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Of course, according to Philip, the most important piece of the whole process is what motivates the care and forethought: a laughing smile from a little girl at a big meal and maybe—just maybe—a hug around the neck.
Philip isn’t the only person we know in our neighborhoods that practices such loving care for our daughter, but he’s the one who best understands what kind of candy she prefers. Others have found their own particular ways to show their love for our daughter—Lisa made a gift of coins inscribed with the year of our daughter’s birth because Lisa’s father used to do the same for new babies in their family. Other community members insist regularly that surely it’s their turn to watch over her one night soon, or who put her to bed when we go late and both Jessica and I need to stay in the room. Of course, there are also Christmas and birthday presents from folks with little room in their budgets but much tenderness in their hearts. Certainly, our daughter will rarely refuse the opportunity to share a piece of cake with one of any number of regulars at our meals—she keeps careful track of who is most generous in their sharing, too.
Our daughter was born into, and has never known life outside of, intentional community and its peculiarities. She isn’t surprised when she is warmly welcomed by dozens of people at a big meal in a borrowed space. For her, this is simply the way life is. She may well walk up to the first friendly face she sees and offer them a sticker or leave a baby doll in their watchful care as she tries to find out where the other children are playing noisily. She walks with a three-year-old’s confidence through a crowd of folks who are glad to see her, even if they are actively struggling with injustices like homelessness, housing insecurity, hunger, poverty, and addiction. These folks—part of her extended and extending family—love her well and love me and her mother by doing so.
In the more-than-seven-years we’ve given to the work of Grace and Main, I’ve become convinced that other people know a lot more about what I believe than I do, because they can only see what my beliefs actually motivate me to do with my actions. It turns out that we live out what we really believe—we can talk a dozen different lives, but live only one. So, I’m really not sure what I’d do without all of these beloved people to teach my daughter what we really believe.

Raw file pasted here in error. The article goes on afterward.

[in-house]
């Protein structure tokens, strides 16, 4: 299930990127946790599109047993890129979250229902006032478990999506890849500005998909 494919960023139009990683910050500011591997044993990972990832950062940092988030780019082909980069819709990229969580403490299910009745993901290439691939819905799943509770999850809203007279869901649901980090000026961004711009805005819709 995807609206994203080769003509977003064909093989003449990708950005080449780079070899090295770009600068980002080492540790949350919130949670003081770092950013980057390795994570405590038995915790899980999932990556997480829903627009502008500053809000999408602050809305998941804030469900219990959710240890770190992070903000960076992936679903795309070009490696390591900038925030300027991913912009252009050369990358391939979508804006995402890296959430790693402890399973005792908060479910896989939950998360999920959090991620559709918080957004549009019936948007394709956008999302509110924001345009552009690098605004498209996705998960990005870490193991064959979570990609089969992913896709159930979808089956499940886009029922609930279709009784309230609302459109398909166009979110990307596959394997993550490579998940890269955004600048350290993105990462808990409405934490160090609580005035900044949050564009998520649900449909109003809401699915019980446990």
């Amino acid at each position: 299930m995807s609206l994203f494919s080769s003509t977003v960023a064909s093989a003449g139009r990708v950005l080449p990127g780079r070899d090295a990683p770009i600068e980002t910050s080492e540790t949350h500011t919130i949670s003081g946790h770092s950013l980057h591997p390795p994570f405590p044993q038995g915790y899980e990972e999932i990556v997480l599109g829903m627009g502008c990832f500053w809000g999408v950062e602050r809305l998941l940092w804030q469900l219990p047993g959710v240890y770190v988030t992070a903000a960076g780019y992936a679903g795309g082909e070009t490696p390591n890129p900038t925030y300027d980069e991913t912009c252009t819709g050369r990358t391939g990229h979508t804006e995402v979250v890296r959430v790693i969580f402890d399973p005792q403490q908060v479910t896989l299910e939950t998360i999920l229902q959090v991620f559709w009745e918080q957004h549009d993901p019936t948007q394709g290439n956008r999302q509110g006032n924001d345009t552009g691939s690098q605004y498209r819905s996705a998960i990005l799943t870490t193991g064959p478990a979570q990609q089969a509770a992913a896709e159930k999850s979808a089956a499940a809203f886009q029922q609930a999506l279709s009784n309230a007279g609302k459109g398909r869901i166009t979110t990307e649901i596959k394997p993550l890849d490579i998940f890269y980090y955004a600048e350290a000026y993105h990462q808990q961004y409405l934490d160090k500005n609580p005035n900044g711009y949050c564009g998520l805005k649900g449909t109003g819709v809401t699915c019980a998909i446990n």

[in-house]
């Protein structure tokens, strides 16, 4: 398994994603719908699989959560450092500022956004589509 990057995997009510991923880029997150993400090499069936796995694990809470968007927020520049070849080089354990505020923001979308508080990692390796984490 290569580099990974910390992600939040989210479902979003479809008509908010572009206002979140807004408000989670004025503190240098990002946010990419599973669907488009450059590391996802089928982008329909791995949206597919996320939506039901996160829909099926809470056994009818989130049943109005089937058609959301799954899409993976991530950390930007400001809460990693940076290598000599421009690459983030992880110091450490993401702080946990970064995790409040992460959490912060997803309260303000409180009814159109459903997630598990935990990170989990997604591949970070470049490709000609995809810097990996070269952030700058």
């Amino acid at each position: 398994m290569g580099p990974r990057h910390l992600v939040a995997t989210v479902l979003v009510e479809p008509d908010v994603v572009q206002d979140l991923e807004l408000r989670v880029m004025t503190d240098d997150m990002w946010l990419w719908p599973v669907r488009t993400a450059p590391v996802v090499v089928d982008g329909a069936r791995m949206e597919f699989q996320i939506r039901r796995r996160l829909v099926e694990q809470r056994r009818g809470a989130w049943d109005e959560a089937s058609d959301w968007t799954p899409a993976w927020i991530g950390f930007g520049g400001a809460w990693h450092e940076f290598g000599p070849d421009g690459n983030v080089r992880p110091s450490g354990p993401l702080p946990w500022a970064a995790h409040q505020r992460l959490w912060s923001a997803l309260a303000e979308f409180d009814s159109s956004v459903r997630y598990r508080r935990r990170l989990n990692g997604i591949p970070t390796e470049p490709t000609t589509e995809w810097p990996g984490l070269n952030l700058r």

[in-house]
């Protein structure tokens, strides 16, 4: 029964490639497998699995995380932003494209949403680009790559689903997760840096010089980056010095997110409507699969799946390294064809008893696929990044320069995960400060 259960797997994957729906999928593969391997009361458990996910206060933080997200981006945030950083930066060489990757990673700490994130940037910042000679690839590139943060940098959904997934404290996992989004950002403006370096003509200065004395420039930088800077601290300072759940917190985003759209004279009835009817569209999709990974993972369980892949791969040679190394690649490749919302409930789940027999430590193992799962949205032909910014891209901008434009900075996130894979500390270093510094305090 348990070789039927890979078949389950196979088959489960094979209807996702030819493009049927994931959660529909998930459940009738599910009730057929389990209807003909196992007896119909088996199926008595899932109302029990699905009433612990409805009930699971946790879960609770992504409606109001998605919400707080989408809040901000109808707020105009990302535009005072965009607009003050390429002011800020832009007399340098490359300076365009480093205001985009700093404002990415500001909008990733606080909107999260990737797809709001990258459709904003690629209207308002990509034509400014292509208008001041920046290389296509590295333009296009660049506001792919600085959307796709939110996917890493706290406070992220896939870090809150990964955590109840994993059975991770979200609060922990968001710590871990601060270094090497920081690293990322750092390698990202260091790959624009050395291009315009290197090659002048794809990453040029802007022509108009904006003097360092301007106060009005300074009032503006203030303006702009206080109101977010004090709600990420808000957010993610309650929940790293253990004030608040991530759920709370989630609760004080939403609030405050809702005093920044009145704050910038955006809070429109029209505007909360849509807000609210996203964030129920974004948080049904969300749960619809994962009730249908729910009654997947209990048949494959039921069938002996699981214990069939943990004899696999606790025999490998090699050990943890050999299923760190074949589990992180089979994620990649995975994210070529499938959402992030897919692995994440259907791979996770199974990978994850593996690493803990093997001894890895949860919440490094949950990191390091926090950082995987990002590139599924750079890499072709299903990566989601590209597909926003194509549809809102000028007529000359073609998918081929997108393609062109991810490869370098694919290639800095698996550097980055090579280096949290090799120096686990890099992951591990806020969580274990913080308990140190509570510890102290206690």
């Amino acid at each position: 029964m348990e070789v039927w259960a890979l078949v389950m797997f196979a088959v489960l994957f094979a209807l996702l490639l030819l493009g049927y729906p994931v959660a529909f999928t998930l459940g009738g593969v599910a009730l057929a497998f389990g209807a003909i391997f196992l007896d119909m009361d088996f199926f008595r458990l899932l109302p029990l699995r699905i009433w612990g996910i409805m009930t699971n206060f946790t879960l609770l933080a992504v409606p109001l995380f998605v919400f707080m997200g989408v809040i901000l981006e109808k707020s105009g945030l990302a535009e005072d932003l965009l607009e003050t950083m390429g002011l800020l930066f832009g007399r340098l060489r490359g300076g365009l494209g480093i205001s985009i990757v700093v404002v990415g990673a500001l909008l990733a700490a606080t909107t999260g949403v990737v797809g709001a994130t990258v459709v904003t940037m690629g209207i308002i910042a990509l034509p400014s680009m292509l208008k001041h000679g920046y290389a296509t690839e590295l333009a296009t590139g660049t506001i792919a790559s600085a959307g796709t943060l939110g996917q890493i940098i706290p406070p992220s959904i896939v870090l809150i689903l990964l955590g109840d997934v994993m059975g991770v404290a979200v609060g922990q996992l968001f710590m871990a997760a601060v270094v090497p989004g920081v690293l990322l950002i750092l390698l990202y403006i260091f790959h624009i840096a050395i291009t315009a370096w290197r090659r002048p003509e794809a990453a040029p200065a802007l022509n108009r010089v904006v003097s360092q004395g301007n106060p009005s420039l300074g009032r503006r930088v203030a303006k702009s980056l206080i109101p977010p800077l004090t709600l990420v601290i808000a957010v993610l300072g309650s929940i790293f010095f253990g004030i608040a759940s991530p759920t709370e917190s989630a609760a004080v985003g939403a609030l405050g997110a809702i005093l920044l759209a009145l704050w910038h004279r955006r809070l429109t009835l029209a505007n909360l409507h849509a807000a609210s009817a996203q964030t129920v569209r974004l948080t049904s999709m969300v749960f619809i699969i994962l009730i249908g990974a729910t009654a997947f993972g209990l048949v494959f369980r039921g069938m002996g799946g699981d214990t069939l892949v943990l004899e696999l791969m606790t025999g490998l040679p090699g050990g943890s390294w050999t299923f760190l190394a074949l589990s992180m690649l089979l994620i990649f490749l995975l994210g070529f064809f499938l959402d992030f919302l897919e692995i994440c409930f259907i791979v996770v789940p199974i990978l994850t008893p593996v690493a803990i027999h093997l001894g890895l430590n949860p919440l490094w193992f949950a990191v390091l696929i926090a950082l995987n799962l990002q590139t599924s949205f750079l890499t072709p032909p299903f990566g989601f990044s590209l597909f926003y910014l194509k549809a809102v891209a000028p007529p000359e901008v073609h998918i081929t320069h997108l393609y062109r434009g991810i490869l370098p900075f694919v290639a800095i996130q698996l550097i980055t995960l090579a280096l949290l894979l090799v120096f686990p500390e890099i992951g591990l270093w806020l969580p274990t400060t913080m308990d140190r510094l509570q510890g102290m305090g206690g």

At the heart of it, my daughter and my neighbors are slowly teaching me how to follow Jesus in his greatest commandment: to love God with all that I am, and to love my neighbor as myself. What I’ve learned from my daughter and the way my community loves her is how these seemingly two commandments really are one, beautiful commandment. When we love others, we love their father. Every peanut butter cup that Philip protects all day not only makes my daughter laugh, but loves me well by loving her well. If I can feel this way, sinner that I am, then how much more must our heavenly Father know this beautiful, vicarious love
I give thanks for those who are teaching me to love a little better and who are teaching me to see my own meager offerings as a lovingly protected piece of candy. Maybe what I have to offer most days isn’t grand or profound, but is instead meant only to bring a quick smile to the one whom God loves and names as my brother or sister. Maybe that’s enough some days. Maybe I’m learning to trust that small things with great love really are the heart of our work. If I am learning that, it’s because I have the best teachers—the kinds that know how to protect a piece of candy all day and how to rewrite their own budget to make room for something beautiful, but not particularly grand.
God’s children fill our world and every day we have the unique opportunity to love them not because of what they have done or may do, but because they are God’s children. We have a thousand chances every day to love our neighbor and God in some small, almost unnoticeable way—and that ends up being more than enough.
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